Douglas Dwight Bennett, Plaintiff-appellant, v. Michael Batchik; Oakland County; Defendants-appellees,walled Lake City, et al., Defendants, 52 F.3d 324 (6th Cir. 1995)

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US Court of Appeals for the Sixth Circuit - 52 F.3d 324 (6th Cir. 1995) April 21, 1995

Before: MERRITT, Chief Judge; LIVELY and KEITH, Circuit Judges.


Douglas Dwight Bennett, a pro se Michigan resident, appeals a district court order dismissing his civil rights complaint filed under multiple civil rights statutes. He also filed supplemental state law claims under 28 U.S.C. § 1367. The case has been referred to a panel of the court pursuant to Rule 9(a), Rules of the Sixth Circuit. Upon examination, this panel unanimously agrees that oral argument is not needed. Fed. R. App. P. 34(a).

Seeking monetary, injunctive, and declaratory relief, Bennett sued a state court judge, a Michigan city and county, a corporation, and unidentified individuals. The state court judge, Michael Batchik, was sued in his individual and official capacities. Bennett alleged that Judge Batchik deprived Bennett of his civil rights to stand as counsel for a third party individual, that Judge Batchik threatened Bennett with extortion, and that Judge Batchik defamed Bennett in a public place. Bennett alleged that Oakland County, Michigan, encouraged Judge Batchik's actions by bonding the judge. The district court granted summary judgment for the defendants and dismissed the case.

In his timely appeal, Bennett argues that his claims against Judge Batchik are not barred by the Eleventh Amendment to the United States Constitution, and because Oakland County holds a self insurance policy on Judge Batchik, Bennett has the right to name the County as a defendant.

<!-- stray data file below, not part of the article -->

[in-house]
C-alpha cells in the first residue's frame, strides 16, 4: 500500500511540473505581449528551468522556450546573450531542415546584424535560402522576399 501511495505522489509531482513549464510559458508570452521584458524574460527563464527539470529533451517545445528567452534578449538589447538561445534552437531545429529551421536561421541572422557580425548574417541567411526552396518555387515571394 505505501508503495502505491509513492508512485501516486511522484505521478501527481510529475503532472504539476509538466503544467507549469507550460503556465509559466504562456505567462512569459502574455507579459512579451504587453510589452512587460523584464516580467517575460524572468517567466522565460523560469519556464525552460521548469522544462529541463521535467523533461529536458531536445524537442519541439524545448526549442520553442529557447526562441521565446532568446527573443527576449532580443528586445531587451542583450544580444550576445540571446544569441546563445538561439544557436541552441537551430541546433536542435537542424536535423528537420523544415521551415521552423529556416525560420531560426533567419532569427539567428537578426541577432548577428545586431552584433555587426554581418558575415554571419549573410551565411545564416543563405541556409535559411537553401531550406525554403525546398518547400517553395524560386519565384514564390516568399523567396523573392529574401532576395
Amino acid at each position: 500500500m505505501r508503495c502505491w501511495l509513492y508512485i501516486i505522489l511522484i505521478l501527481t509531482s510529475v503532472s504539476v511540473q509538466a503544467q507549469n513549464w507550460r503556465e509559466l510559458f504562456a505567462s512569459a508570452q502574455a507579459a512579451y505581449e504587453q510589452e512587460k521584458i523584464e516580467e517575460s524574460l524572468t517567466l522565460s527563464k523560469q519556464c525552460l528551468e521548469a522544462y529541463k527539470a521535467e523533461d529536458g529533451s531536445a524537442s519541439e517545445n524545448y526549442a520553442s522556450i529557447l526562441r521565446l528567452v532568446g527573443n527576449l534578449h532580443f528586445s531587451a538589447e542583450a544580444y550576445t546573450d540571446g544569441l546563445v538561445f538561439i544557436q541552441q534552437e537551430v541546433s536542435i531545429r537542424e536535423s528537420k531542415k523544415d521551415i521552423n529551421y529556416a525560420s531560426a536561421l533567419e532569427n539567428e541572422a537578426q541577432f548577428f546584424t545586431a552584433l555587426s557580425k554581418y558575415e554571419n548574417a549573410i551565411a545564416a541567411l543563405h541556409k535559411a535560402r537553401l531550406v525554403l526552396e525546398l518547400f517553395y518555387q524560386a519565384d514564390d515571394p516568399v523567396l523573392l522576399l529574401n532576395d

This court's review of a grant of summary judgment is de novo. See EEOC v. University of Detroit, 904 F.2d 331, 334 (6th Cir. 1990). Summary judgment is proper if there is no genuine issue of material fact and the moving party is entitled to judgment as a matter of law. See Celotex Corp. v. Catrett, 477 U.S. 317, 323 (1986).

Initially, we note that Bennett has abandoned his claims against all the defendants except Judge Batchik and Oakland County. Therefore, these abandoned claims are not reviewable on appeal. See McMurphy v. City of Flushing, 802 F.2d 191, 198-99 (6th Cir. 1986).

Bennett contends that Judge Batchik is not entitled to Eleventh Amendment immunity. However, the district court did not find Judge Batchik entitled to Eleventh Amendment immunity. Rather, the district court found Judge Batchik entitled to absolute judicial immunity. The district court's conclusion is proper. Judge Batchik's decision was made from the bench during a hearing on a third party's criminal case. A judge will not be subject to suit for judicial acts. Stump v. Sparkman, 435 U.S. 349, 355-56 (1978). A judge will not be deprived of immunity because the action he took was in error, was done maliciously, or was in excess of his authority. Id. at 356-57. However, a judge will be subject to liability if he acts in the clear absence of all jurisdiction. Id. Judge Batchik issued his decision pursuant to his judicial function as a presiding judge in the criminal case. Thus, Judge Batchik did not act in clear absence of all jurisdiction and is entitled to judicial immunity.

We note that the doctrine of judicial immunity does not bar a request for injunctive relief. Supreme Court of Va. v. Consumer Union of the United States, Inc., 446 U.S. 719, 734-37 (1980). However, Bennett's request for injunctive relief is unrelated to the actions that Bennett challenges.

Oakland County is not subject to suit because Bennett has not shown that Judge Batchik's actions were made pursuant to a specific policy, practice, or custom of Oakland County. See Monell v. Department of Social Servs., 436 U.S. 658, 692 (1978). Finally, we note that because Bennett does not state a federal claim, Bennett's supplemental state law claims were not reviewable by the district court. See Smith v. Dearborn Fin. Servs., Inc., 982 F.2d 976, 983 (6th Cir. 1993).

Accordingly, we affirm the district court's order. Rule 9(b) (3), Rules of the Sixth Circuit.